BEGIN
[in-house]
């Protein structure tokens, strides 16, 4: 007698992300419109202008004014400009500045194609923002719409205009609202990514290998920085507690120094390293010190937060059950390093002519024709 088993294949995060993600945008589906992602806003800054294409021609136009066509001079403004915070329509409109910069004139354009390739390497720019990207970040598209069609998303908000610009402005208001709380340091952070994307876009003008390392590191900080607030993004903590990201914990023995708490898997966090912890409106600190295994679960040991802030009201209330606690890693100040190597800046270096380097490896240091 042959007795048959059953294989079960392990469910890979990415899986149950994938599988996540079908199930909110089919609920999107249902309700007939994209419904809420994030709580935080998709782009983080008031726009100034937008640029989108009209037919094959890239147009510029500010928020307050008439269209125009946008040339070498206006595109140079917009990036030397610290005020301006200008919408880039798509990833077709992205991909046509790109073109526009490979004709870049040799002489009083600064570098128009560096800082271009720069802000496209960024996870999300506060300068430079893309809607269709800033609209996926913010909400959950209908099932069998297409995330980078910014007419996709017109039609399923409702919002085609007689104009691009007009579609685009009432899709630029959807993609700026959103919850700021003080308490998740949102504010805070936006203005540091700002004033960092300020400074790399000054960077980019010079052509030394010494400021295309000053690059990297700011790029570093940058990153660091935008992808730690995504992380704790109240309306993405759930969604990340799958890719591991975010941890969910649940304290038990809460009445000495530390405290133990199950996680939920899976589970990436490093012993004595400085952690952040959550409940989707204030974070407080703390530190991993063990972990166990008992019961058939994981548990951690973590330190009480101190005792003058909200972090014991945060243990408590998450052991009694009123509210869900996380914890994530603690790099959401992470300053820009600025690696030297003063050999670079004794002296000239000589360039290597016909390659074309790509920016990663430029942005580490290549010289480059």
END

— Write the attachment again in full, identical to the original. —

[in-house]
């Protein structure tokens, strides 16, 4: 007698992300419109202008004014400009500045194609923002719409205009609202990514290998920085507690120094390293010190937060059950390093002519024709 088993294949995060993600945008589906992602806003800054294409021609136009066509001079403004915070329509409109910069004139354009390739390497720019990207970040598209069609998303908000610009402005208001709380340091952070994307876009003008390392590191900080607030993004903590990201914990023995708490898997966090912890409106600190295994679960040991802030009201209330606690890693100040190597800046270096380097490896240091 042959007795048959059953294989079960392990469910890979990415899986149950994938599988996540079908199930909110089919609920999107249902309700007939994209419904809420994030709580935080998709782009983080008031726009100034937008640029989108009209037919094959890239147009510029500010928020307050008439269209125009946008040339070498206006595109140079917009990036030397610290005020301006200008919408880039798509990833077709992205991909046509790109073109526009490979004709870049040799002489009083600064570098128009560096800082271009720069802000496209960024996870999300506060300068430079893309809607269709800033609209996926913010909400959950209908099932069998297409995330980078910014007419996709017109039609399923409702919002085609007689104009691009007009579609685009009432899709630029959807993609700026959103919850700021003080308490998740949102504010805070936006203005540091700002004033960092300020400074790399000054960077980019010079052509030394010494400021295309000053690059990297700011790029570093940058990153660091935008992808730690995504992380704790109240309306993405759930969604990340799958890719591991975010941890969910649940304290038990809460009445000495530390405290133990199950996680939920899976589970990436490093012993004595400085952690952040959550409940989707204030974070407080703390530190991993063990972990166990008992019961058939994981548990951690973590330190009480101190005792003058909200972090014991945060243990408590998450052991009694009123509210869900996380914890994530603690790099959401992470300053820009600025690696030297003063050999670079004794002296000239000589360039290597016909390659074309790509920016990663430029942005580490290549010289480059």